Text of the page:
Chat with Yokohama -sponsored off-road champs Cameron & Heidi Steele
Yokohama Tire Corporation-sponsored
off-road desert racers Cameron and Heidi Steele are chasing
championships again. Known as off-road's "Power Couple," the Steeles are
both going for repeat championships: Cameron's gunning for his third
straight in Unlimited Truck in SNORE (Southern Nevada Off Road
Enthusiasts), while Heidi's a three-time titlist and defending Class 6
SCORE (Southern California Off Road Enthusiasts) champ.
Question: How's the season going so far?
Cameron Steele: It's part of racing to take hard knocks and I'm taking
them in 2010 so far. We've led a number of the races, including the
SCORE San Felipe and Laughlin races, but had some problems finishing.
Heidi Steele: This has been a great season for me overall. I've had some
tough races, but great results. I'm second right now in the SCORE series
and was second in the Baja 500. I've also won the legendary SNORE Mint
Question: Surprises so far?
Cameron: Crashing the truck at the Mint 400....before the race. That was
a huge curveball, but a testament to the team: they got the truck ready
for the next day and we went racing.
Heidi: There haven't been a lot of surprises for me, fortunately.
Question: How tough is it going for repeat championships?
Cameron: Anytime you win a championship, you have to be both good and
lucky. The combination of people we have around our team and the Geiser
Brothers truck and the Yokohama tires have given us the ability to win.
But winning it a third time is proving to be really tough this season.
Heidi: It is really difficult going for another championship because
you've got a lot of pressure. There's more competition in my class. I've
got a stock motor and I'm up against guys that have race motors, so it
makes it a lot more challenging for me. Fortunately, I've got all the
right equipment, including my Yokohama tires, and so that makes it a lot
Question: Do you find after you've won a championship that you've got a
big bull's-eye on your back and everybody's shooting for you?
Cameron: I feel like I'm wearing a bull's-eye all the time, whether I've
won or not. Everybody's out there to win. Honestly, I don't care what
anybody else thinks. I'm just there to be beat all the guys I'm racing
Question: After winning a few championships, do you lose your
Heidi: I actually think that winning championships helps you gain a
competitive edge. It's all the seat time that brings you the skills you
need to continue to win championships. However, if you don't have luck
on your side, you could have a bad day and lose.
Question: So what are the keys to a championship?
Cameron: Don't let any black cats walk in front of you, don't pull on
Super Man's cape, don't tell any lies and say your prayers. Seriously,
it's everything from superstition to good pre-running to outright luck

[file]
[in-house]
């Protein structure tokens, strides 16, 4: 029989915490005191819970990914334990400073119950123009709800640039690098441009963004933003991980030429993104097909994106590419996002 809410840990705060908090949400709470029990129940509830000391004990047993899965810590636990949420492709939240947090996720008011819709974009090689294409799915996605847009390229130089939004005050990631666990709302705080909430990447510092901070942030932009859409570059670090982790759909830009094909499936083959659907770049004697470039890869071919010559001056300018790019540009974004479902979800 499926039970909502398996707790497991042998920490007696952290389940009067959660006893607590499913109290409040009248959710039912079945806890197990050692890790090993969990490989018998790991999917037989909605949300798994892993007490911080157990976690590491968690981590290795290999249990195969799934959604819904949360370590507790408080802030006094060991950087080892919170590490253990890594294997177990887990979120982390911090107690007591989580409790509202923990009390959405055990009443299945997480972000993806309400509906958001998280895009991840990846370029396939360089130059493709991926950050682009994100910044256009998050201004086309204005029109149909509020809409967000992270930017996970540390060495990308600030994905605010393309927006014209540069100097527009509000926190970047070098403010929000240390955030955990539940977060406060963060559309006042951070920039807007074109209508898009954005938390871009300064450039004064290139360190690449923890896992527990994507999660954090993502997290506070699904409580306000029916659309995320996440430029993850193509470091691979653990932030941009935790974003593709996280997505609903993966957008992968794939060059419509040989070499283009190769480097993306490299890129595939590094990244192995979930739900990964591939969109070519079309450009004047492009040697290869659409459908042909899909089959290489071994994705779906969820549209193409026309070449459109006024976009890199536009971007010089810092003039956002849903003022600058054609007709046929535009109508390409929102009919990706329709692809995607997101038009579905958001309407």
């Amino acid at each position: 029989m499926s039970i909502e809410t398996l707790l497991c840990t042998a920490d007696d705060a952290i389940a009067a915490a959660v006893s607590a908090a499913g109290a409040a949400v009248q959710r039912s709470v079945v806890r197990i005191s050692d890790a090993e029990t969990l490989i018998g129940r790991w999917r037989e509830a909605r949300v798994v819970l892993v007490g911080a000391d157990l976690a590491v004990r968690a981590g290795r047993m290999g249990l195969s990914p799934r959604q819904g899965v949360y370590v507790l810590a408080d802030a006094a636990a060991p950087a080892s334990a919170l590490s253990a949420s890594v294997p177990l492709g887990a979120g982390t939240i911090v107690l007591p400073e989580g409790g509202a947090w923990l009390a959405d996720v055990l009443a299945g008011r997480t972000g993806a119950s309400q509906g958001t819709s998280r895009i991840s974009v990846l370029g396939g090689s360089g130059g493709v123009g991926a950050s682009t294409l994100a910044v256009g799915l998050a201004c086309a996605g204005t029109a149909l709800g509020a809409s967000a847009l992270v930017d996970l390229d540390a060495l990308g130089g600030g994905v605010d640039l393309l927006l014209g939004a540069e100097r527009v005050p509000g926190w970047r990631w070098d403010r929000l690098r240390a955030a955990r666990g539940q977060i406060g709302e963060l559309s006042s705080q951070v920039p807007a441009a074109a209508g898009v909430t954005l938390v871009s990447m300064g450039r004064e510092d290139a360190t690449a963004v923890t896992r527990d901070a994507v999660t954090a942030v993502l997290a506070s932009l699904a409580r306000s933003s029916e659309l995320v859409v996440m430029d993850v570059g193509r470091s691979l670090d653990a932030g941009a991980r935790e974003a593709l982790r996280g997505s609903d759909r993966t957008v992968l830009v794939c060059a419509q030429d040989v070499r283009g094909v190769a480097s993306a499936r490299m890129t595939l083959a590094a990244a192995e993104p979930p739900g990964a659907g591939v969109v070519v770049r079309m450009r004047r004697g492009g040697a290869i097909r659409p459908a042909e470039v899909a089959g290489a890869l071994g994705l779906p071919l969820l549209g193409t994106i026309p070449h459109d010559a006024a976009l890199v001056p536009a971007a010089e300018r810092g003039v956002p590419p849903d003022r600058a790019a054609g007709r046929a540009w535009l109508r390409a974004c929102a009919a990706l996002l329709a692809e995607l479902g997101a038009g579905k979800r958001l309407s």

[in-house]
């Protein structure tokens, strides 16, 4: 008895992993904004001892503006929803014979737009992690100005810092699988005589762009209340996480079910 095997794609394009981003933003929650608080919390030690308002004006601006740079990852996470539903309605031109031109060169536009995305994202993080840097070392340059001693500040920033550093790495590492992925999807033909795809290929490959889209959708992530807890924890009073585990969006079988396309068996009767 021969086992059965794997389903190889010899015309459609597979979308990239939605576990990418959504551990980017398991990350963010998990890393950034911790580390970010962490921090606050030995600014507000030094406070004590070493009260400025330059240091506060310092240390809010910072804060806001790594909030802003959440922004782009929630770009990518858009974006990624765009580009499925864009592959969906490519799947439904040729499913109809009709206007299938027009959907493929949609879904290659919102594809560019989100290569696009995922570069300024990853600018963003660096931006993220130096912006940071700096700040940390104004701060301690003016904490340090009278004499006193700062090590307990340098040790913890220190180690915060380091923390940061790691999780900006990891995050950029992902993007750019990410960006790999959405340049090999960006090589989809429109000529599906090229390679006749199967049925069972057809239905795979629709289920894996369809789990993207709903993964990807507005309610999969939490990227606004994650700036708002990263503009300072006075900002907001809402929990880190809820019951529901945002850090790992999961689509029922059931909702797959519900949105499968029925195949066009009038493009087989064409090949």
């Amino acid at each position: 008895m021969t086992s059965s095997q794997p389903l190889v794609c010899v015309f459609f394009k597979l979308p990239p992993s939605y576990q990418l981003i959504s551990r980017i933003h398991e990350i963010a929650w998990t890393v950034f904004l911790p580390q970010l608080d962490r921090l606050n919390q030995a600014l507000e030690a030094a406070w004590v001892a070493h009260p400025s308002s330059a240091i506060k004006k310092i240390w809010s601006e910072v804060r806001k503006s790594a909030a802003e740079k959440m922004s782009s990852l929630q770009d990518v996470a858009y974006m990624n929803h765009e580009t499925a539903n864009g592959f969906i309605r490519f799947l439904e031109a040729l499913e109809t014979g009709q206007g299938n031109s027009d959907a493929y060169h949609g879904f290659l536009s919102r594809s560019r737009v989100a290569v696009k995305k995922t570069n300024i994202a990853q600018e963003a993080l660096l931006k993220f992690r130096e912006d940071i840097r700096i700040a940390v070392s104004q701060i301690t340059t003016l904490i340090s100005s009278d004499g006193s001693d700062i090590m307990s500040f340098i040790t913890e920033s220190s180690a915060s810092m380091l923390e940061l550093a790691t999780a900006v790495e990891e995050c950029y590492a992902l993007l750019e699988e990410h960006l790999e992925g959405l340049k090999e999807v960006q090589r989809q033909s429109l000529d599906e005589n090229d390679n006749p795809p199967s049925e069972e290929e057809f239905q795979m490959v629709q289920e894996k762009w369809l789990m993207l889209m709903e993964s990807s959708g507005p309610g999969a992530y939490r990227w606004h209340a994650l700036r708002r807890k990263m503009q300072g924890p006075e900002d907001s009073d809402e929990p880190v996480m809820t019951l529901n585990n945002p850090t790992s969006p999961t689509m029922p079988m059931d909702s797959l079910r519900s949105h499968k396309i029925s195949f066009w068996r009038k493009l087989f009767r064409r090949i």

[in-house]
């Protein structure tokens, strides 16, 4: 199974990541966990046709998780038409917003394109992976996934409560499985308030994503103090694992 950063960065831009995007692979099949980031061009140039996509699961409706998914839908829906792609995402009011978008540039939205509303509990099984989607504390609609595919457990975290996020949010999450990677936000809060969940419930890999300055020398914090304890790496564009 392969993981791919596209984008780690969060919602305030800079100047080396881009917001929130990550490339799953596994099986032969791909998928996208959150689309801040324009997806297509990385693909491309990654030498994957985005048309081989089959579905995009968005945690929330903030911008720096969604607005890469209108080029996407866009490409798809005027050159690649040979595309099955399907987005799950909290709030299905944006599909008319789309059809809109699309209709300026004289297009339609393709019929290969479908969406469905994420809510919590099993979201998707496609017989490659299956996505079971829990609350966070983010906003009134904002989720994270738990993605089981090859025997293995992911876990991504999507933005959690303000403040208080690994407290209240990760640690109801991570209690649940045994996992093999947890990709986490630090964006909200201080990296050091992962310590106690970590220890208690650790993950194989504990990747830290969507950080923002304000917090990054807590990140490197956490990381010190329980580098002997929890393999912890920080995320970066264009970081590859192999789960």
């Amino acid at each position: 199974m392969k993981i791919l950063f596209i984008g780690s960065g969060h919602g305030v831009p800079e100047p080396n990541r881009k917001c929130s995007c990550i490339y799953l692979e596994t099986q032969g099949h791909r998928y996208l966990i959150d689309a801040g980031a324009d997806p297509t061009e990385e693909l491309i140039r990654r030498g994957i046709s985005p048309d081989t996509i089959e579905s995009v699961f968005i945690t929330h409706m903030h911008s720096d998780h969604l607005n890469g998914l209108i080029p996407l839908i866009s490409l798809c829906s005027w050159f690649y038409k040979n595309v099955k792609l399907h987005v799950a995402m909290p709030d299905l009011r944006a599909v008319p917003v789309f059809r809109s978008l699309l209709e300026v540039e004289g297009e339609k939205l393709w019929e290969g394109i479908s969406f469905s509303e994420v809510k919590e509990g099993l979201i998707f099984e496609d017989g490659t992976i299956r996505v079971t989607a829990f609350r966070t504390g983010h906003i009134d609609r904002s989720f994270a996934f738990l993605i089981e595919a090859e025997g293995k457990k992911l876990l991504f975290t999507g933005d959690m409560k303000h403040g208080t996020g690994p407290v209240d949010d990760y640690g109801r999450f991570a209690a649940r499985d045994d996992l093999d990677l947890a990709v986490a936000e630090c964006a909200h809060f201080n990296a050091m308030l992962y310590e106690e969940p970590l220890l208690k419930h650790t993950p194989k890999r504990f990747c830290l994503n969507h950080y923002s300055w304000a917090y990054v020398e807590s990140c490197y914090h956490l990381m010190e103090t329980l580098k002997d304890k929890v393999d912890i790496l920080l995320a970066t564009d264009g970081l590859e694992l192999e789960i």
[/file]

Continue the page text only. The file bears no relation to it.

and a great team. For me it's just always being forthright and going out
and doing the work and making sure you're prepared. My mom always said,
'Luck is when opportunity meets preparedness.'
Question: Is having a good sponsor a major component to winning a
Cameron: We're really fortunate to be sponsor-funded and have people
that support what we do. I think anybody who wants to go in any type of
racing needs sponsorship support.
For us, it's everything from companies such as Yokohama tires and the
support they give us, to Currie Enterprises. Some people may not
recognize the smaller names that support the teams, but as far as I'm
concerned, we can't do without our sponsors. Not just from a financial
standpoint, but also from having the equipment it takes to win. All the
companies who've spent so much time and money developing the products
are an integral part of what we do.
Question: How do you deal with sponsors?
Cameron: Different people have different ways they deal with their
sponsors. Some are just out shopping for the most money they can get.
They grab the sticker, they slap it on their car, and that's their
sponsor for that year.
For me, I've been racing for Yokohama for 20 years. They are more than
just someone who helps us fund our race program and develop tires -
they're a partner. We talk about different strategies together, we work
with the marketing department, and we work with the company to decide
what's best for the overall program. Yokohama's ingrained in me: They
are part of my family.
Question: So it has to be a real working relationship, not just about
money and product?
Cameron: Yes. Any time you're working with a company in any kind of
sponsorship situation, there are a lot of different aspects. They're
going to know what's good about you and what's bad about you. And I
think the best part about our relationship with Yokohama is that
they've known me since I was a 16-year-old kid racing in the deserts.
I've raced in most of the categories in off-road, from bikes to limited
buggies, unlimited buggies, limited trucks and trophy trucks. Yokohama's
been along for the ride, so they know what I need. I know what it takes
for Yokohama to develop their products so it's a good synergy.
Question: How closely do you work with sponsors such as Yokohama on
Cameron: For us, Yokohama's been pretty awesome. They don't just send a
tire out and say, 'Here you go. This is what you get.' Every single
race, we have Paul Algarin from Yokohama who comes out and works with
us. We also get engineers to come out, as well as folks on the corporate
side. They want to see what we actually do and get ingrained in the
dirt. Sponsors really need to be at the races and Yokohama has always
been there with us. It helps with tire development.
Heidi: I'm able to use off-the-shelf Geolandar tires on my race truck
and they have brought championships year-after-year. I feel pretty lucky
because these are the same tires the general public can buy.